But if you are serious after a while, you may want one. I use the Garmin eTrex 10. Here is our Amazon affiliate link for an eTrex. As yoU know, if you make a purchase through this link, we will receive a small commission.
Where are the Caches?
Once you have the idea of the game, hit the View Map drop down, under PLAY, at the top of the website page. This map will have emoji indicating the location of every cache for about t 2 mile radius around your house. I hope there are a lot!
If you want to see how widespread the game is, check out any place you can think of around the world, on the map. There are even caches on Antarctica. What this means is that Goecaching is something you can do, wherever you go.
You will also notice there are a few different kinds of emoji. They represent different types of caches. In the beginning you will use those that are green, with a little box in them.
These pictures are at Giant's Causeway in Ireland, site of a Geocache.
Pick a Geocache Near Home.
Click on any green emoji, and it will tell you the details of the cache, and the gps coordinates. It will be ranked in the degree of difficulty for the terrain, and the hide. It will also tell you the size of the container.
When starting out, pick a few that are EASY for the hide, and small or regular size. Don't go for the micros or nanos right off the bat, because you probably will not find them until you get adept at finding. Nanos can be really, really tiny. Trust me on this!
You can also read through some of the comments from finders, or non-finders, for clues. Some will even post pictures of the cache, so you know what you are looking for. These comments will become more significant if you become a serious player, or go looking for a difficult find.
But at the onset, don't go looking for a cache with the last three logs saying DNF, or did not find.
I know common sense, but really, so many people make that mistake. It takes a little time to figure out the typical types of hides.
Make a list of a few caches you want to look for, one way or another. You may only want to start with one, if you have children, but you also want to have a couple lined up, in case of a no find, or a super fast find.
You Log Your Geocache Finds to Score
For a long time, I carried a list of the caches I hoped to find in a note book, with the general location which I got from the logs, and from switching to the satellite view on the map, (street,store parking lot, park, etc.) gps coordinates, size, and any clues that were given. You could also text yourself the info, or upload it onto your gps device. I liked having the notebook though, because you log the cache twice.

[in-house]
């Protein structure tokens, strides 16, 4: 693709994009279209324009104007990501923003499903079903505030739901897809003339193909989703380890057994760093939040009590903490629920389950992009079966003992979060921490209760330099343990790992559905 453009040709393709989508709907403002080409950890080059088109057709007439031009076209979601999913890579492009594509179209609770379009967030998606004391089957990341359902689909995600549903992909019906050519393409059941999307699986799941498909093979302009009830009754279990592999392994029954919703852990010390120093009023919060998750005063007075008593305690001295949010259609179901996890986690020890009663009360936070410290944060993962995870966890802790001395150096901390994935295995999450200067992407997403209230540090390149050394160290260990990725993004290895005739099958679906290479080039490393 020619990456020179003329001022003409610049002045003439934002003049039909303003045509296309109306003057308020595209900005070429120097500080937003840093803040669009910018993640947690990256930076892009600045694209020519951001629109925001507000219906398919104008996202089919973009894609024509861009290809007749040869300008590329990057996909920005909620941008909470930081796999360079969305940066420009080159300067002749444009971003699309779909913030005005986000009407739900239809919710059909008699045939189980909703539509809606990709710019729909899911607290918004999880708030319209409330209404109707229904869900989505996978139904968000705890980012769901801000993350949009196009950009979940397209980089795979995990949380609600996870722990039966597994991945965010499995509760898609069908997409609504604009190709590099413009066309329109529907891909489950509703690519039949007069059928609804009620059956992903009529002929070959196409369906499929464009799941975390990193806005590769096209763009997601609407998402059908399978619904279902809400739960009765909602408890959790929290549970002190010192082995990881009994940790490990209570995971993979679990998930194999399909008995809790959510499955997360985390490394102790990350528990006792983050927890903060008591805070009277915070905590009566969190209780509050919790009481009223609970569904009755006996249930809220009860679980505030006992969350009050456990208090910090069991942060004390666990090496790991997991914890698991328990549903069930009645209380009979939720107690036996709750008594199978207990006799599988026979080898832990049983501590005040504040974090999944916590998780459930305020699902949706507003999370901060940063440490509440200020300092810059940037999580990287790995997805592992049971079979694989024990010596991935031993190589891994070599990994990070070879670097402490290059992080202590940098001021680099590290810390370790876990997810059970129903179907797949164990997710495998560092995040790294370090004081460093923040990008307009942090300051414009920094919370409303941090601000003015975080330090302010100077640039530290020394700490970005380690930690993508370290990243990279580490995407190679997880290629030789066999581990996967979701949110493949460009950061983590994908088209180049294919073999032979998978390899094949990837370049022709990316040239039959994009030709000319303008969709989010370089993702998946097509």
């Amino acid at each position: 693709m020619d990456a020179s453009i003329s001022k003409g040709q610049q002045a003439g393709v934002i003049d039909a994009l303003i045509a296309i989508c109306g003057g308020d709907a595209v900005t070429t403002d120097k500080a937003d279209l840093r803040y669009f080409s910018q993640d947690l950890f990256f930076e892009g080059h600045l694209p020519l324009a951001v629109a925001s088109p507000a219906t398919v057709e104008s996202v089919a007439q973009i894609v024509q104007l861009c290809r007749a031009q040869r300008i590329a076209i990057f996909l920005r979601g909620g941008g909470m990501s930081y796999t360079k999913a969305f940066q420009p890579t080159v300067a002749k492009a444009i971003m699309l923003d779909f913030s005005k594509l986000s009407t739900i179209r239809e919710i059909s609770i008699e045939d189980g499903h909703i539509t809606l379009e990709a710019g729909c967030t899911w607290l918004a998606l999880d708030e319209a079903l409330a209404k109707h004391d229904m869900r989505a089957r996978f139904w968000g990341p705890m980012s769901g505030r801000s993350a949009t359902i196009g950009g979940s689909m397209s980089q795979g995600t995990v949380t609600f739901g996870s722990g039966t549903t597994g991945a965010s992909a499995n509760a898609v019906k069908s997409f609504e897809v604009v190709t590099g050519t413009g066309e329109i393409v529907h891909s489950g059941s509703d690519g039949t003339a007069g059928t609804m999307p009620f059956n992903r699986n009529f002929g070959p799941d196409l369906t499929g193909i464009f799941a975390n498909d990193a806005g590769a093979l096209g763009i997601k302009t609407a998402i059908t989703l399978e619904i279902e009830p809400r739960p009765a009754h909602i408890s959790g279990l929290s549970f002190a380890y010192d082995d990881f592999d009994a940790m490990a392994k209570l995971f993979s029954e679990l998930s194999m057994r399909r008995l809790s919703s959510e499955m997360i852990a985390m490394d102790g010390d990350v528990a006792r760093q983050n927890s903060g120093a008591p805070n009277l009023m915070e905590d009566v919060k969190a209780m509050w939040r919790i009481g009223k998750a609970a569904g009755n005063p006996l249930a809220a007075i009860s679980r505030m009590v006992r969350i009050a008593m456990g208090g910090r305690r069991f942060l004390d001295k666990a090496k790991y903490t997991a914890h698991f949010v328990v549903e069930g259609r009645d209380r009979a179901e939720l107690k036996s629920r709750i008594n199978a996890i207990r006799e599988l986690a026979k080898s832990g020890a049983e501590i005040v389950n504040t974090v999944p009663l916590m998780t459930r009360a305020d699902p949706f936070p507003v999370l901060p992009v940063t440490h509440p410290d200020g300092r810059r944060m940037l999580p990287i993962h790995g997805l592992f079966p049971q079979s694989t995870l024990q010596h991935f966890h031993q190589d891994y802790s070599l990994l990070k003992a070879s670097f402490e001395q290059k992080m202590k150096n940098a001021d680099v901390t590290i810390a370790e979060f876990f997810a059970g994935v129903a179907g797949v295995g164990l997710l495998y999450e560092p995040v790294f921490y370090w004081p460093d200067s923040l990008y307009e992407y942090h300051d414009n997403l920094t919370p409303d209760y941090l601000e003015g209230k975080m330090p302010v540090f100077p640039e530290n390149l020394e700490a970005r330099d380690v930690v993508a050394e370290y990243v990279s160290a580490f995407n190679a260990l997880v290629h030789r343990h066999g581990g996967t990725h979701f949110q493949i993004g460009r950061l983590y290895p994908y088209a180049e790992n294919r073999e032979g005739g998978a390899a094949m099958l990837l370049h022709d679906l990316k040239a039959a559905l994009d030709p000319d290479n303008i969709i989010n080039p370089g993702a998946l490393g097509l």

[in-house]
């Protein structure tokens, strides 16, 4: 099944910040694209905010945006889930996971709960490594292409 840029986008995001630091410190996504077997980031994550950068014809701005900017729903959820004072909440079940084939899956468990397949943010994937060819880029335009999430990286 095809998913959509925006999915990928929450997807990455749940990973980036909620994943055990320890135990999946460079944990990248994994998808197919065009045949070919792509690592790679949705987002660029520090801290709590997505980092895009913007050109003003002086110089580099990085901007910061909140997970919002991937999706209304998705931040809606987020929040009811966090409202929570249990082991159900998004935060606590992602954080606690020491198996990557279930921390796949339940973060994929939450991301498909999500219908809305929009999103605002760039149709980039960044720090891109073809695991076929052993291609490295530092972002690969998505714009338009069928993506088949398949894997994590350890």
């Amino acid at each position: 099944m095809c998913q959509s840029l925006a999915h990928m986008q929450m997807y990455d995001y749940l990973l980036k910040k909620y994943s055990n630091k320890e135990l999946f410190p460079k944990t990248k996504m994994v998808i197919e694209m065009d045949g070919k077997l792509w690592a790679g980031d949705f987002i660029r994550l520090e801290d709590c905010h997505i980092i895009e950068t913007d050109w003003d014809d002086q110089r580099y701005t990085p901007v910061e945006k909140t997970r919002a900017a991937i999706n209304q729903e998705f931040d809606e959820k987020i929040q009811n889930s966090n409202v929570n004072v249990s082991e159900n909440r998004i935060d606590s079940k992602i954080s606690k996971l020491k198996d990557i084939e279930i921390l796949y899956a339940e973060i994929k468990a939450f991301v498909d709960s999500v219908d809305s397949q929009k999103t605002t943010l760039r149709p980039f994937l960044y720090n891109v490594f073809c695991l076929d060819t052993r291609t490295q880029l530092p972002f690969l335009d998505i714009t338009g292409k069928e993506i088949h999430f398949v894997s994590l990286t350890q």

First, you must open the container to sign and date the written log, with your user name. Then when you get home, you must log into your Geocaching.com account, and log the caches there.
Some people do make the logs directly from their phone. Others make the log in their gps, and upload it when they get home. Others, like me, log into their account, and type the logs in on the computer. I liked this option because I was immediately rewarded with the smiley face of success on the map. Yes, when you log a find, it is reflected on the map with a smiley face!
These logs will be used to create all kinds of statistics about your finds. For example, I have found about 760 caches, in 5 different countries, I find the most in July, and I have not played since my return from Germany. You would see all of this if you open my profile in Geocaching.com. If you really get involved in the game, you will start monitoring these statistics, and have goals you hope to attain.
Other Kinds of Geocaches.
After you try the game out, you will be interested in the other types of caches.
The blue emoji with the question marks, are puzzle caches. They could require solving a puzzle to obtain the coordinates, or they could involve going to the coordinates, and solving a field puzzle.
The light blue emoji with the little ghost are virtual caches, and the little globes are earth caches. These are a different, as there is no actual hidden item to find. They lead to a significant location, whether historical or geological, and there will typically be something you must learn at the site.
These are my favorites, and they have led me to the coolest places.
Time to Get a Geocache!
There are a lot of other variables to the game, if you really become a player, such as awards for your profile, clubs and group meetings, and Cache in Trash Out days. There are also tracking mechanisms, that you can hide, for others to move along to another cache. You follow the journey through logs. I hope you get this far into the game.
Time to grab the kids and an ink pen, your list of caches, and go hunting. The first few times, it may be a challenge, so here are some hints.
The skirts on parking lot light posts do lift up.
Magnets are often used, in any shape, size, and form that you can imagine.
Camouflage tape can be used on just about anything.
A hard hide can be disguised as a common item, like a golf ball, or a reflector, or a bolt.
Sometimes, well, a lot of times, you may need to feel around with your hands. (I carry latex gloves, just in case!)
Keep on Caching!
If you do not make your first find or two, don't get frustrated. Many cachers who start out struggling, later find that the same type of cache becomes an easy find. Once you get the hang of it, pack a picnic basket, head to a heavily cached park, and make it an every day adventure, for yourself, and the whole family.
I guarantee once your kids make a find or two, they will be hooked!
If you are a Geocacher, share what you love about the game in the comments below. Let others know how much fun it is! If you are new to the game, and try it out after this article, let us know what you think!
For more free or low cost things to do, see our budget page, here: Budget Trips